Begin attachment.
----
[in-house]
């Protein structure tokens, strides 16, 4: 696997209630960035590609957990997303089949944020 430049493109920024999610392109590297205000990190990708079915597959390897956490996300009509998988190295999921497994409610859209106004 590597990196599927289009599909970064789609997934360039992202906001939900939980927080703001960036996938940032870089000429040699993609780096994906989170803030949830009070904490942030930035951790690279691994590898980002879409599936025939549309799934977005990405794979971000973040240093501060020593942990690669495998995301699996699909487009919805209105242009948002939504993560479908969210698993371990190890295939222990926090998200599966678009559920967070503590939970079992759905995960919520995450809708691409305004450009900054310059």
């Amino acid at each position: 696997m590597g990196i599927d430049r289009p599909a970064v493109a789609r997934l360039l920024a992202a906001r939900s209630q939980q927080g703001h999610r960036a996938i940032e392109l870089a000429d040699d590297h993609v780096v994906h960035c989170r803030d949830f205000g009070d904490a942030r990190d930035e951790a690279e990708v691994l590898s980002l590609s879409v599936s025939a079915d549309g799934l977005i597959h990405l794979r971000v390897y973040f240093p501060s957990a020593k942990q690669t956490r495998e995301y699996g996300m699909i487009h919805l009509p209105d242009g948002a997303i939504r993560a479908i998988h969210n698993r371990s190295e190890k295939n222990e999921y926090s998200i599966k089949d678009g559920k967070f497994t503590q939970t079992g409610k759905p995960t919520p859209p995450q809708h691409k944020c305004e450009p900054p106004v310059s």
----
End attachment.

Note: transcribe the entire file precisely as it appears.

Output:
[in-house]
């Protein structure tokens, strides 16, 4: 696997209630960035590609957990997303089949944020 430049493109920024999610392109590297205000990190990708079915597959390897956490996300009509998988190295999921497994409610859209106004 590597990196599927289009599909970064789609997934360039992202906001939900939980927080703001960036996938940032870089000429040699993609780096994906989170803030949830009070904490942030930035951790690279691994590898980002879409599936025939549309799934977005990405794979971000973040240093501060020593942990690669495998995301699996699909487009919805209105242009948002939504993560479908969210698993371990190890295939222990926090998200599966678009559920967070503590939970079992759905995960919520995450809708691409305004450009900054310059």
């Amino acid at each position: 696997m590597g990196i599927d430049r289009p599909a970064v493109a789609r997934l360039l920024a992202a906001r939900s209630q939980q927080g703001h999610r960036a996938i940032e392109l870089a000429d040699d590297h993609v780096v994906h960035c989170r803030d949830f205000g009070d904490a942030r990190d930035e951790a690279e990708v691994l590898s980002l590609s879409v599936s025939a079915d549309g799934l977005i597959h990405l794979r971000v390897y973040f240093p501060s957990a020593k942990q690669t956490r495998e995301y699996g996300m699909i487009h919805l009509p209105d242009g948002a997303i939504r993560a479908i998988h969210n698993r371990s190295e190890k295939n222990e999921y926090s998200i599966k089949d678009g559920k967070f497994t503590q939970t079992g409610k759905p995960t919520p859209p995450q809708h691409k944020c305004e450009p900054p106004v310059s």